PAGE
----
I wrote in my last post about Risk Management and health reform. Since that post I've been thinking... I wrote this:
So how can you deal with risk?
1) You can assume the risk.
2) You can get rid of the risk.
3) You can transfer (insure) the risk.
When I wrote that, I was at a loss at how to use #2 to eliminate risk as regards to health. If you're alive, you are at risk. Certainly I don't want to stop living just to "get rid of the risk."
But as I pondered, I realized that "getting rid of the risk" does not have to be an "all or nothing," it can happen in degrees.
A better questions for addressing #2 is: How can I reduce the risk?
How can I reduce the monetary risks of poor health? (Not that's a good question.)
Several years ago, my wife's dentist referred her to an periodontist to address some receding gum issues. Some surgery took place and more loomed on the horizon, but... instead of dealing with the results of poor gum health, we found a way to improve the health. In doing so we reduced the monetary risks of additional surgeries.
The improvement in monetary risk was a by-product, not the goal. In fact, our solution cost us and extra $75 a year. That's the cost of one more trip to the dental hygienist for a non-covered cleaning. Our dental insurance covers two cleanings a year, we assumed the cost of the third, and gum health has improved.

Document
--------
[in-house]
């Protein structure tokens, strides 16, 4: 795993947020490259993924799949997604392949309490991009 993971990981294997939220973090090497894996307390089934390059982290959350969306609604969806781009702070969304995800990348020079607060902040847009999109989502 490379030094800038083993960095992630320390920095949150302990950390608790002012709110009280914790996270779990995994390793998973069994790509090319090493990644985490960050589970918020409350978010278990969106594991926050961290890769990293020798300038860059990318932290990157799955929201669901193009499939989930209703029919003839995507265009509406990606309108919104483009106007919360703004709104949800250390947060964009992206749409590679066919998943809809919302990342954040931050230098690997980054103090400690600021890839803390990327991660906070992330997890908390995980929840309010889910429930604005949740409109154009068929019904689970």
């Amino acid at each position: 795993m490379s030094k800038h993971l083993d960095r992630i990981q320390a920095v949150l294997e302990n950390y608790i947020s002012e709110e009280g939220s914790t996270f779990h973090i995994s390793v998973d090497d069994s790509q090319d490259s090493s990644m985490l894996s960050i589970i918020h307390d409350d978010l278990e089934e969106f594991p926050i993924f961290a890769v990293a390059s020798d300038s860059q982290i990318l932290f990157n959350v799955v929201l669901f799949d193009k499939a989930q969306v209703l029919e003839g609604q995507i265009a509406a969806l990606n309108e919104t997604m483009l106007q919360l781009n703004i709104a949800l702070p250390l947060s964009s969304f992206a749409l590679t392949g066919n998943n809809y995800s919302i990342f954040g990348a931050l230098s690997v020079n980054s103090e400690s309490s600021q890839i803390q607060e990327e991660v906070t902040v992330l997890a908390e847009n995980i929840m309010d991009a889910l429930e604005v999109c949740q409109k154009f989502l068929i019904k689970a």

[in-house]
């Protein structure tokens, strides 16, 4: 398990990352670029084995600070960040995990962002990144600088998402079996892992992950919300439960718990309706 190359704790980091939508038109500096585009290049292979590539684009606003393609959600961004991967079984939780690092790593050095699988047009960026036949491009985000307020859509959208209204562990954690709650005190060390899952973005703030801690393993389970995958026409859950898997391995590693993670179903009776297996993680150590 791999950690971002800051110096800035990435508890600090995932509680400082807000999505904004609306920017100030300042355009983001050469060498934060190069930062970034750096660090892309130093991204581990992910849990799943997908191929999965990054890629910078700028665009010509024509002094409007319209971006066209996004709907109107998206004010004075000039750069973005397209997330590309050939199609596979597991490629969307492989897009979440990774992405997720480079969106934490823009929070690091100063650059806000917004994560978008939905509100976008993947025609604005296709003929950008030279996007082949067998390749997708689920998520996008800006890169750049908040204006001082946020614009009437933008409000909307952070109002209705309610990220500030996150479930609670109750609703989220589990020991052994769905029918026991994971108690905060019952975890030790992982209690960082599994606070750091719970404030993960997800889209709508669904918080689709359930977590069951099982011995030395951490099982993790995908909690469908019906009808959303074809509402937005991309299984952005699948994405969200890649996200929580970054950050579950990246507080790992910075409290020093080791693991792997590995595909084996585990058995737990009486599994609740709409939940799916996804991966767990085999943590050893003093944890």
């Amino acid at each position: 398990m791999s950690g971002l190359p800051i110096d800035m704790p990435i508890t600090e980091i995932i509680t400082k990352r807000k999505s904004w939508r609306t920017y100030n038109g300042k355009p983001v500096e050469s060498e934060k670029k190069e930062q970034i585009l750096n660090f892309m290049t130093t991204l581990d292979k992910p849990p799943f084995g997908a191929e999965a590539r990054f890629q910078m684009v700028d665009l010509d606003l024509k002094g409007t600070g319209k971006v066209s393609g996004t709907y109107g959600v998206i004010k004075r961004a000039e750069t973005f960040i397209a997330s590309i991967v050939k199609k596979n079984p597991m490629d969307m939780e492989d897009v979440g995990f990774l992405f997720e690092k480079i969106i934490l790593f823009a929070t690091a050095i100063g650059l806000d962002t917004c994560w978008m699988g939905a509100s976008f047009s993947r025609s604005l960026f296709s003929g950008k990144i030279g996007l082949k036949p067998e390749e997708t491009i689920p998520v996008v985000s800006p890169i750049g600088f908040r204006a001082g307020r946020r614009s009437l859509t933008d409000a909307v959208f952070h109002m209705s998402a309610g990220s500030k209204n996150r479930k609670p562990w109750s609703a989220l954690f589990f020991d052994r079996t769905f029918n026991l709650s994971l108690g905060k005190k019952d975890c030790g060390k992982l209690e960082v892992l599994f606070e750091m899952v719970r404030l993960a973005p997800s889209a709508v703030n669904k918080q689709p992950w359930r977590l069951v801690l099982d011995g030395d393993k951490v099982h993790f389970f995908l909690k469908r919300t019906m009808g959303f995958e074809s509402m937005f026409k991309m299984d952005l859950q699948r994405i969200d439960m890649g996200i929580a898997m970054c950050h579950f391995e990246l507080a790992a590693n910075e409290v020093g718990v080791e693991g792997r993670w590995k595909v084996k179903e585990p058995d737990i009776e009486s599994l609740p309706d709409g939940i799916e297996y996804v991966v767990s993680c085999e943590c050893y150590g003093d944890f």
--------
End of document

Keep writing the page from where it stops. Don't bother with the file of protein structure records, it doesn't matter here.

My point is we reduced risks by improving health (wellness) and lessening illness.
What illnesses cost us the most? (A mathematician named Parelli discovered that a principle called the 80/20 rule, or the Parelli principle.)
If I wrote down and ranked 10 of the main factors that put my health at risk, and I fixed the top two, my health risk could be reduced by 80%. (Thanks Parelli!)
Can I eliminate my health risk? No.
Can I significantly reduce it? Yes.
This is one of the reasons health insurance companies sponsor weight control programs and smoking cessation programs.
Some years ago I was 300% more likely to have a heart attack than the average. After trying unsuccessfully for two years to control blood pressure and cholesterol on my own, I bowed to the wishes of my doctor and went on prescription drugs. (A health care cost that was the result of my obesity.)
Two years later, I successfully lost 30 pounds, reduced my risk, and eliminated the need for prescription drugs. Now I'm less likely than average to suffer a heart attack, and the resulting losses.
I took ownership of my health issues, persisted, and lessened my risks.
Health.com reports, "Almost 10 Percent of U.S. Medical Costs Tied to Obesity."
What's the #1 cause of premature death (more than 400,000 per year)?
The hidden costs of smoking are shared by individuals, families, and society. Who pays?
"These are costs we all pay in higher taxes to fund government health care programs, like Medicare, and in higher health insurance premiums," said John R. Seffrin, PhD, Chief Executive Officer of the American Cancer Society.
What's my point?
Risk management on health issues isn't just about the cost of transferring the risk via insurance. It's also about reducing risks by investing in your family's wellness.
Nutrition, exercise, sleep, hydration, clean air...
Improving health and reducing health costs are like a teeter-totter. You reduce health risks, and you add healthy habits.
You can tip the balance in your favor and thus manage your risk.
You haven't eliminated the risks, but the actuaries will tell you, you've improved your chances of living a long and healthy life.
Whatever route the government takes on health care, I can chart my own. So can you.